Monday, August 8th, 2005
The Dark Don't Hide It
There exists a cult of Jason Molina that I just don’t understand. I’ve heard both albums from Songs: Ohia and The Magnolia Electric Co and saw the latter live last October and while I enjoyed all of the above, the devotion I see from some his fans makes me wonder if I’ve missed out on something. With a guest list spot and a free evening this past Friday, I decided to give Mr Molina another go.
Having hit The Airfields show at the Cameron House earlier in the evening, I missed most of the openers – all of Jon-Rae Fletcher & The River (no biggie, seen them before, will surely see them again) and most of Grand Buffet. Grand Buffet were touring with MEC and have no doubt left a trail of bewildered and probably angry Molina fans in their wake. From the 10 minutes or so of their set that I caught, I can say they were truly an odd choice of opener. A two-man comedy/rap group along the lines of Tenacious D, I thought the bits I caught were pretty damn funny but I know a lot of the crowd hated them… which I suspect may have been partly the point.
Molina and co took the stage just after midnight and led off with “The Dark Don’t Hide It”, my favourite track off their latest album What Comes After The Blues and spent the next hour performing songs from both the Magnolia and Songs: Ohia repetoire. Perhaps fittingly, the best audience response came for songs from the transitional Magnolia Electric Co album that served as Songs: Ohia’s swan song. They were certainly my favourite songs in the set – “Farewell Transmission” was particularly excellent. While I was mostly indifferent to their last show at the Horseshoe, I enjoyed this one quite a bit more. The band seemed less jammy and more focused, but looser in a good way. I can’t help but wonder if maybe the six-piece band configuration is too much. With all due respect to the lead guitarist and keyboardist, I found myself thinking that maybe a four-piece with Molina, the lap steel player and rhythm section might have given the songs more space to breathe and stretch out. With the half-dozen players onstage, it seemed there was a little too much going on.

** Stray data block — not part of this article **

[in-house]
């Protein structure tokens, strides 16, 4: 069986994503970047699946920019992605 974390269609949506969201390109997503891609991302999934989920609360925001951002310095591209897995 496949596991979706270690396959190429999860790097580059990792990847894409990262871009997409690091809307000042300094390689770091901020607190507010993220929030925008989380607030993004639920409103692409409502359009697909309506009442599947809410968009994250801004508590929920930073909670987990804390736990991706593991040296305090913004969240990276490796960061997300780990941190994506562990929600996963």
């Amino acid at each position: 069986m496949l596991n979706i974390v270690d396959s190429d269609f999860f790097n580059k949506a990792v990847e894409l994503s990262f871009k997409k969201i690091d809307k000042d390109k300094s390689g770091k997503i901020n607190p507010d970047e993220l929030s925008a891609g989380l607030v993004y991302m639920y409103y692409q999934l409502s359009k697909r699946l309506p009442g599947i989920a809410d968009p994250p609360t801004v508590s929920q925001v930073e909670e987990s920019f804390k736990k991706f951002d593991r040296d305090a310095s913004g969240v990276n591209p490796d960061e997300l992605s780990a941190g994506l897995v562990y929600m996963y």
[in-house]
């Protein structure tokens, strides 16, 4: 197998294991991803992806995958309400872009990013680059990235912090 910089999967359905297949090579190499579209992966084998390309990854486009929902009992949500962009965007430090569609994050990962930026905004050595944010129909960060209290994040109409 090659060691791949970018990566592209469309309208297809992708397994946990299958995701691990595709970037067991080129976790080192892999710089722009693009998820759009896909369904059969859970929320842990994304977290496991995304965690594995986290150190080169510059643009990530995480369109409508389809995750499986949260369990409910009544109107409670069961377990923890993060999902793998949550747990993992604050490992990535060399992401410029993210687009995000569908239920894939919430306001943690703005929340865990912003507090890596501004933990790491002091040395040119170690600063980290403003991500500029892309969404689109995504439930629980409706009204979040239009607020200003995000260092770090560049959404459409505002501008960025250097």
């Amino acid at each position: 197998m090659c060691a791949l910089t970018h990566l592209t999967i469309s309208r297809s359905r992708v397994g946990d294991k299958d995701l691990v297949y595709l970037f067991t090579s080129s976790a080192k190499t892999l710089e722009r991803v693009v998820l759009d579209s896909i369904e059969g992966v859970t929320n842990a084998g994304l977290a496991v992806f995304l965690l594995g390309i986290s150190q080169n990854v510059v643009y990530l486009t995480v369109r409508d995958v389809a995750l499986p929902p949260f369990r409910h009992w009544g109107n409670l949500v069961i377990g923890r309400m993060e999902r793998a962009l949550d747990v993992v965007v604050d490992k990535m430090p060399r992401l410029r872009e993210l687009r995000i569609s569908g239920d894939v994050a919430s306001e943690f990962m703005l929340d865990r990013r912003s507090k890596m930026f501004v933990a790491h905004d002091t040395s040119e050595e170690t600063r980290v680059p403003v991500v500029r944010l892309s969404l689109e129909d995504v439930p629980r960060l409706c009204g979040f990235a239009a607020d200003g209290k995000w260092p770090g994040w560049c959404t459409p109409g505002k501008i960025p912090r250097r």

Oddly, the Electric Magnolias did not return for an encore not that I was complaining – it was pretty late, I was tired. So while enjoying the show, I still haven’t figured out what the faithful are seeing that I’m not. Molina is a wonderfully emotive singer and songwriter, and his band is very solid if a little heavy on the conventional Southern/roots rock tradition, but seeing the looks on the faces of some of the audience, it was obvious they were enjoying the show on a different level than I. And that’s fine, I don’t have to get it. I probably like stuff that would leave them scratching their heads too… Anyway, photos here. Every time I looked at Molina’s scarf, I just thought he looked like a terrier.
Bonus – Junkmedia also has part one of a two-part interview with Jason Molina about his philosophy of touring everywhere and anywhere.
The Postal Service finally has a website – just in time for the project to be put in mothballs while Ben Gibbard gets behind the wheel of the Death Cab. What took you so long, guys? At least they’ve got some downloads and videos to make the visit worthwhile. And they’ll happily sell you a t-shirt.
Mark Eitzel talks to Acting Now about the difference between actors and singers and how the professions should be mutually exclusive. And how he hates people in general. Looking way into the future, Eitzel has a new solo album due out this Fall (Candy Ass) a new American Music Club album is in the works with an eye towards release in March or April of next year.
np – American Music Club / Love Songs For Patriots